So… You’ve decided to buy an extractor fan. The steam in your bathroom or build-up of cooking deposits in your kitchen has gotten too much to bear. But which fan to choose? There are so many, so many manufacturers, so much terminology. Here are four things you need to know about fitting an extractor fan.

What sizes and types are available.

When imagining an extractor fan, most people think of the wall mounted grille type with a fan blade behind, the kind you see in most bathrooms across the land. This is an axial fan, and for most people, this is as far as it goes. It’s a fan, it goes on the wall, right? Not quite, there are more options to consider than that. Fans come in a few different sizes, the most common for domestic use being 4 inch and 6 inch. This is not the size of the front grille, this is the diameter of the fan blade and the spigot that protrudes out the back and therefore the size of the ducting and accessories required to fit.

The next type is the Centrifugal fan, in most cases looking very much like an axial fan, but the inner workings are slightly different. A centrifugal fan works by way of an enclosed impeller, a blade mounted inside a tube or housing, not necessarily at 90 degrees and drags air through the tube because of the vacuum created, a much more powerful system. Some centrifugal fans can operate a duct run of up to fifty metres, very useful if you are extracting from a room in the middle of your house with no external wall.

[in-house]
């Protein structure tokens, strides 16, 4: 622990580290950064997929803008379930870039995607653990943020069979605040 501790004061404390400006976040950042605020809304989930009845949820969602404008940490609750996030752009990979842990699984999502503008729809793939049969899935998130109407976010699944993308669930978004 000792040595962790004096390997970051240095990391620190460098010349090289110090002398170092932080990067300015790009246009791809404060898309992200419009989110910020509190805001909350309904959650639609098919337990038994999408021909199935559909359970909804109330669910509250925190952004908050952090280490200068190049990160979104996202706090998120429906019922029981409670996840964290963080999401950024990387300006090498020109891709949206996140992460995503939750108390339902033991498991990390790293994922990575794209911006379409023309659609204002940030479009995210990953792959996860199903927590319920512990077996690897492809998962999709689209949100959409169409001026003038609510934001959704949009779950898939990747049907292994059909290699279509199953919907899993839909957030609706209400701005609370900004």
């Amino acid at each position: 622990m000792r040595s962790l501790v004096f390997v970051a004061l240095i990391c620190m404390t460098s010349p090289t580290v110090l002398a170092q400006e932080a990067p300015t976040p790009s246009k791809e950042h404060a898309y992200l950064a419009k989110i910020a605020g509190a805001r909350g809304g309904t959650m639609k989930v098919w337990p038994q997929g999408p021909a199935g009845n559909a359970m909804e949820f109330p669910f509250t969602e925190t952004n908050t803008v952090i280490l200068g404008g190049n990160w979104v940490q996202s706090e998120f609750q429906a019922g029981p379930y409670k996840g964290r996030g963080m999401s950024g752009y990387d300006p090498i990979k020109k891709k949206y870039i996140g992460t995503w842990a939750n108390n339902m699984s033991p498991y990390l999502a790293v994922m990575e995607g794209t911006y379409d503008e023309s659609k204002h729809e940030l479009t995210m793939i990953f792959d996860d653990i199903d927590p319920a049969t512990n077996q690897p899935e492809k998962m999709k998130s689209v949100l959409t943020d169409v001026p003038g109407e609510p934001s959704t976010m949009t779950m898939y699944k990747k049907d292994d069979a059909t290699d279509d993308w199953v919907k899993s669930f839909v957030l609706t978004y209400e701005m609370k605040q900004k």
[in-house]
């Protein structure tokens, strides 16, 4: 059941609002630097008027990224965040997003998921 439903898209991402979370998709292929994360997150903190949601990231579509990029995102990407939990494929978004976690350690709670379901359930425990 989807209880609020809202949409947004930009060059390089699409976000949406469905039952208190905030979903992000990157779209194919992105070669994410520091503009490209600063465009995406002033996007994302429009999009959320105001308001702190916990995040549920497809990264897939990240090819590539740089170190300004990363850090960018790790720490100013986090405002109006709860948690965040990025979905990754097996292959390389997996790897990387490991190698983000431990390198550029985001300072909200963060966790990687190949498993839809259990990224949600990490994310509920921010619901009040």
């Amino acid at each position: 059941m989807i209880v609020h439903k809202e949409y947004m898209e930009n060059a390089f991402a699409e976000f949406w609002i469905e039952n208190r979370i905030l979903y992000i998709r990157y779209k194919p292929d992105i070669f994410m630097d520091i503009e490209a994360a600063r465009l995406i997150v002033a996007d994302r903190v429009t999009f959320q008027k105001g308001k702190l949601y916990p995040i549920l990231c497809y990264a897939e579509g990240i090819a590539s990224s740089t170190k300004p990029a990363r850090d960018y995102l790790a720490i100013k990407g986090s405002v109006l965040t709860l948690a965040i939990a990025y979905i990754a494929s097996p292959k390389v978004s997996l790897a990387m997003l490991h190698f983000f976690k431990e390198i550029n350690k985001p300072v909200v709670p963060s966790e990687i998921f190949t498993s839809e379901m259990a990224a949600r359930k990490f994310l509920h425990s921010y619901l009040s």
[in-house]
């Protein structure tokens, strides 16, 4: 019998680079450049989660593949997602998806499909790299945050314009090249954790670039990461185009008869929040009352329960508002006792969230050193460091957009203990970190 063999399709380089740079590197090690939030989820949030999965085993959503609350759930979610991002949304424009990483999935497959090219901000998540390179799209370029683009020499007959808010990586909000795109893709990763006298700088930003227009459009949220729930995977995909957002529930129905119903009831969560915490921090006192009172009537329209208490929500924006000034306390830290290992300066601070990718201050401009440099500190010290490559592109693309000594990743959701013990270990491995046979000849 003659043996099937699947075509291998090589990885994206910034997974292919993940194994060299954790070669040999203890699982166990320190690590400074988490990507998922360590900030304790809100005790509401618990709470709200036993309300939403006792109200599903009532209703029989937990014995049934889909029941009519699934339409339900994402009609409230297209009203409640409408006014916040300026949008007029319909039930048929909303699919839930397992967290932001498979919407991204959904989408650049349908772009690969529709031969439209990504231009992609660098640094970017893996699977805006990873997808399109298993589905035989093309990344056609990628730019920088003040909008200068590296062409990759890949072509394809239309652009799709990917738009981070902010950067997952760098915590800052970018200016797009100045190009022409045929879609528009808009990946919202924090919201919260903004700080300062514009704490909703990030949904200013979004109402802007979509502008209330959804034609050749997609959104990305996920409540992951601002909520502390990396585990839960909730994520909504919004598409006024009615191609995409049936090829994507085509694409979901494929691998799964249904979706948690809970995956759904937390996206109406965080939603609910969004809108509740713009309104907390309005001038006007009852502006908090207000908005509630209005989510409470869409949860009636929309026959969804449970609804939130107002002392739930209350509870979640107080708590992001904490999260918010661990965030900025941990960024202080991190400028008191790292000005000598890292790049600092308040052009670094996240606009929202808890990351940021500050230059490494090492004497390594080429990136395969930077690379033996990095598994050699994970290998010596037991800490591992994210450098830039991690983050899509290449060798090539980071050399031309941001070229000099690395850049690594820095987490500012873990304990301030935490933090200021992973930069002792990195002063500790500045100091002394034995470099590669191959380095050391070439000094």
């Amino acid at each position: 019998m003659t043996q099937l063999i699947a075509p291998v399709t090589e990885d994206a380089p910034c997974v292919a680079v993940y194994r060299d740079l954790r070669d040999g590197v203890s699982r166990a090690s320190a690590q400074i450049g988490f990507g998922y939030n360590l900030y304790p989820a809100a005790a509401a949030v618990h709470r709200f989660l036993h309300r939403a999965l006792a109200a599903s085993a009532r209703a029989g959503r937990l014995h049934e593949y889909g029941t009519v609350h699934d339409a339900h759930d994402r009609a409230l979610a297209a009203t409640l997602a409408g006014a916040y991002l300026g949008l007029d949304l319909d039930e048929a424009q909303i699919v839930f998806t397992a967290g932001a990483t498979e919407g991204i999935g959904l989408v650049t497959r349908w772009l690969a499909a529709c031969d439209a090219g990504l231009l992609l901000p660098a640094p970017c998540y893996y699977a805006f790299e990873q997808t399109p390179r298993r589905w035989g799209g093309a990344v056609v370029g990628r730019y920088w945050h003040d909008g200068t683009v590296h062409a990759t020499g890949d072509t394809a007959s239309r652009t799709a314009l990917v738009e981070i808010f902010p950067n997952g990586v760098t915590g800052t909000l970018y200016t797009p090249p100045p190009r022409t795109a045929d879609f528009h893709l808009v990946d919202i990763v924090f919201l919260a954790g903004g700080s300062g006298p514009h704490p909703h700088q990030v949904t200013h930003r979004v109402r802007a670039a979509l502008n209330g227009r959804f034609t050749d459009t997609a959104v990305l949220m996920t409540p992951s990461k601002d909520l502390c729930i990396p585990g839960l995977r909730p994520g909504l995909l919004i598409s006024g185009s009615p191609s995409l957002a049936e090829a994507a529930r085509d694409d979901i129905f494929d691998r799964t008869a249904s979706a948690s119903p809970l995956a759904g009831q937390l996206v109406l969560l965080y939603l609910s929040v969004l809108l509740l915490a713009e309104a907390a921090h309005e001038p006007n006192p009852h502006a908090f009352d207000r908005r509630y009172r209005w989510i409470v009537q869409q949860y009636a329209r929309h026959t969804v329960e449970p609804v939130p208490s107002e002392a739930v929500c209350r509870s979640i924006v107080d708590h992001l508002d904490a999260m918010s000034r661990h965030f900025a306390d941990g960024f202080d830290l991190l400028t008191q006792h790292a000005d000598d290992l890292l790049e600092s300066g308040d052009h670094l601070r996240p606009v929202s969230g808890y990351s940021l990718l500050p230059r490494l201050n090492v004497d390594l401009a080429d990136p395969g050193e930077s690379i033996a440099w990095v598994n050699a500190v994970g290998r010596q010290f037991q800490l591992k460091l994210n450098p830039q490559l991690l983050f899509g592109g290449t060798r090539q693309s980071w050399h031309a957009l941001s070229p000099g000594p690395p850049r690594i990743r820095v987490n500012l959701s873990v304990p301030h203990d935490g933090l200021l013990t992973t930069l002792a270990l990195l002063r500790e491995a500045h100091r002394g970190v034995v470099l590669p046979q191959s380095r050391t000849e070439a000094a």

The final type is the Inline fan, somewhat similar to the centrifugal fan in that the blade is entirely enclosed, but as the blade is mounted at 90 degrees to the motor, it can also be considered an axial fan. Inline fans can sometimes be referred to as ‘mixed flow’ because of the joining of the two types.

Vastly more powerful than the other types, a 4 inch inline fan gives the same extraction rate as a 6 inch axial fan and able to cope with duct runs up to 10 metres depending on the model. This is because it sits in the run of ducting itself therefore allowing no room for the air extracted to escape or travel in any direction other than to the outside world. Mounted either in the ceiling void if space allows, or in a loft space, it may not be the solution for everyone, but if you have room for one, an inline fan is the way to go. Available in 4, 5 6, 8, and even 12 inch, inline fans range from the domestic to the commercial in their applications.

What room the fan is being fitted in

Depending on what room you are extracting from has a huge bearing on what fan you choose. If you are buying one for a kitchen or utility room, will a visit from a building inspector be involved? UK building regulations require a certain rate in litres per second to be extracted from these rooms, 60L/s for a kitchen, 30L/s for a utility room, so you must choose a fan that meets these extraction rates. A 6 inch axial fan will extract around 240 metres cubed per hour, which equates to around 60 litres per second, ideal for both a kitchen and a utility room. A bathroom requires nowhere near that kind of extraction, a mere 15L/s a 4 inch fan will easily cover this. You do however, need to think about bathroom zoning.